As a layperson, you have a lot of responsibilities on your plate on a day-to-day basis. It is unlikely that you are going to have a finger on the pulse of all the laws that relate to estate planning.
On the other hand, an attorney in the field will be up to date at all times. This is one of the many reasons why should develop a relationship with an estate planning lawyer. Since you are reading this, you are taking the first step, and we will share some information about an important matter in this post.
Estate Tax Exclusion
Financial success is a beautiful thing, and you have fewer worries when you are established financially. This is true in a general sense, but in one instance, the accumulation of resources can create a challenge.
There is a federal estate tax in the United States that can have significant impact on your legacy because it carries a 40 percent top rate. Your entire estate is not subject to the tax, because there is a credit or exclusion.
This is an amount that can be transferred tax free, and the remainder would potentially be vulnerable to taxation. In 2017, the exclusion was $5.49 million. A $5 million exclusion was established for 2011 via legislative mandate, and that figure was retained with adjustments for inflation.
The playing field changed dramatically in December of 2017. At that time, the Tax Cuts and Jobs Act was enacted. Among other things, it increased the exclusion to $11.18 million in 2018. That figure has been retained indexed for inflation annually, and this year it stands at $12.06 million.
Federal Gift Tax
You will logically consider lifetime gift giving to avoid the estate tax if it will apply to your estate. This was an option over 100 years ago when the estate tax was first enacted, but there’s been a gift tax in place continually since 1932.
The gift tax and the estate tax are unified, so the $12.06 million exclusion is a unified exclusion. It applies to your estate and large gifts that you give while you are living.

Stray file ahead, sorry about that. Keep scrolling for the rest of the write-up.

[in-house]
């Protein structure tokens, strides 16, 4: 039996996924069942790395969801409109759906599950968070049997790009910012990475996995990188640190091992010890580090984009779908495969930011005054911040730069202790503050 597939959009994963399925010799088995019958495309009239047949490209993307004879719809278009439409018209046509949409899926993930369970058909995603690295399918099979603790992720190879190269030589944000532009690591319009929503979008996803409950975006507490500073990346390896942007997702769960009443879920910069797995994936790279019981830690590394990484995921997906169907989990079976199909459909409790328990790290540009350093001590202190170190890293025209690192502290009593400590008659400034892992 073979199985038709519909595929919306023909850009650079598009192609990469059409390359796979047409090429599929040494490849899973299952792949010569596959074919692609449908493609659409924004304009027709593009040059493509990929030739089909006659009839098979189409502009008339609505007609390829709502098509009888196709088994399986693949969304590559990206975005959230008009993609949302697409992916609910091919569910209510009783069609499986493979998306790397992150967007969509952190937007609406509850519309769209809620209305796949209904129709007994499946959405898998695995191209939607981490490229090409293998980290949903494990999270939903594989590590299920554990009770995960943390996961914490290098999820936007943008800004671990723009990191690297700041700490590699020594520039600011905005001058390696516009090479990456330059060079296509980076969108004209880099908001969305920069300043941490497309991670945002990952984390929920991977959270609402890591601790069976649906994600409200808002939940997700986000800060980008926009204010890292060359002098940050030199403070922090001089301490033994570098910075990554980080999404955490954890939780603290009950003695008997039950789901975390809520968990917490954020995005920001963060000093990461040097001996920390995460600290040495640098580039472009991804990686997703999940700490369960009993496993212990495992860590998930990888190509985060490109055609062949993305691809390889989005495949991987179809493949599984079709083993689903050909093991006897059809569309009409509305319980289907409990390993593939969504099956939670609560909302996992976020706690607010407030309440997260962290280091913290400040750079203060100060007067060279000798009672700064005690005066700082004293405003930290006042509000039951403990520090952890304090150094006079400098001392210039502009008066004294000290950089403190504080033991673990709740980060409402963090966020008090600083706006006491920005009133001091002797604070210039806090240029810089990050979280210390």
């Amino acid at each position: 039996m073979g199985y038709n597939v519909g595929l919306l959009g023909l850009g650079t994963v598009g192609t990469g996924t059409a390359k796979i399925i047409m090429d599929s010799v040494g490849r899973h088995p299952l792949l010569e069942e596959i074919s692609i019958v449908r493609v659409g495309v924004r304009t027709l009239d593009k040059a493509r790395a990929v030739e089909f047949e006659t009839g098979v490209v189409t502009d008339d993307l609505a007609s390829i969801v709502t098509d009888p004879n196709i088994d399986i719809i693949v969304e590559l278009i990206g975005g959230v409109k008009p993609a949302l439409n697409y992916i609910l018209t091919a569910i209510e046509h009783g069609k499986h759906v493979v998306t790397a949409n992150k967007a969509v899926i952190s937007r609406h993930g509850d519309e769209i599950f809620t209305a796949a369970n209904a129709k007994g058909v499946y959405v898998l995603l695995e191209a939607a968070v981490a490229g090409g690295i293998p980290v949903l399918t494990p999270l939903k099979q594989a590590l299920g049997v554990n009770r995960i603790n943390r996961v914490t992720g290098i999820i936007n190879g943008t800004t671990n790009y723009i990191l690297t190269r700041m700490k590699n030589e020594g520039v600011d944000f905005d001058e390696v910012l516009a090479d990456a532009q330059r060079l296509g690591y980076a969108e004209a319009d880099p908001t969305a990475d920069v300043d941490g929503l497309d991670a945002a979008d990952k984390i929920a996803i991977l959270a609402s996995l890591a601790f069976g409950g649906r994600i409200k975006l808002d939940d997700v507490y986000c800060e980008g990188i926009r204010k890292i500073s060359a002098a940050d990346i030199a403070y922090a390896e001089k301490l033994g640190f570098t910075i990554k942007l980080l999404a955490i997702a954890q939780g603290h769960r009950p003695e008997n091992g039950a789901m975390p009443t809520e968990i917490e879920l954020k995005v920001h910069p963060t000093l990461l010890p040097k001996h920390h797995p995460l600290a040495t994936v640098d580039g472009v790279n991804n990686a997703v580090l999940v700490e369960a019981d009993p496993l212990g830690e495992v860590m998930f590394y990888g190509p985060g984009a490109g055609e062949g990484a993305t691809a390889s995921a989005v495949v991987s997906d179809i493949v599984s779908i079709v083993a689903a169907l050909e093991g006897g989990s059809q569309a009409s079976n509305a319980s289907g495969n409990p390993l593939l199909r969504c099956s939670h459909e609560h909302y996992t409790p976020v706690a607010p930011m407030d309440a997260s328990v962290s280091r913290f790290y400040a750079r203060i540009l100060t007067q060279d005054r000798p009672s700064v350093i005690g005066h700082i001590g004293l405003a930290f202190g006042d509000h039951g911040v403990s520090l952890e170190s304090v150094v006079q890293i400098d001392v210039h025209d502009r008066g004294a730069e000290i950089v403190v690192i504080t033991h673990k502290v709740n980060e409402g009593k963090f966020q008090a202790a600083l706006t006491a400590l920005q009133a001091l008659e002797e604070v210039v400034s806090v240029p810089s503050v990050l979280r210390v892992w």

Sunset of Tax Cuts and Jobs Act
There is a window of opportunity for high-net-worth individuals that are exposed to the estate tax, but it is closing rapidly. This exclusion that we have right now is a record high, but it is going to be cut in half in 2026. At that time, the exclusion will go down to $5.49 million indexed for inflation.
In the meantime, you can use the higher exclusion to give tax-free gifts while you are living. Direct giving is a possibility, and you can also use the exclusion to fund certain types of trusts that provide transfer tax efficiency.
We can gain an understanding of your position and explain your options. Recommendations will be made, and when you decide to go forward, we can help you position your assets in a tax efficient manner.
Attend a Complimentary Seminar!
You can come away with some important information as you make a connection with our firm in person if you attend one of our seminars. These events are held at convenient locations in our service areas, and there is no admission charge.
We do ask that you register in advance so we can reserve your seat, and you can obtain more information and registration details if you visit our seminar schedule page.
Need Help Now?
If you have determined that you are ready to work with a Glastonbury, CT estate planning lawyer to put a plan in place, our doors are open. You can send us a message to request a consultation appointment, and you can get in touch with us by phone at 860-548-1000.
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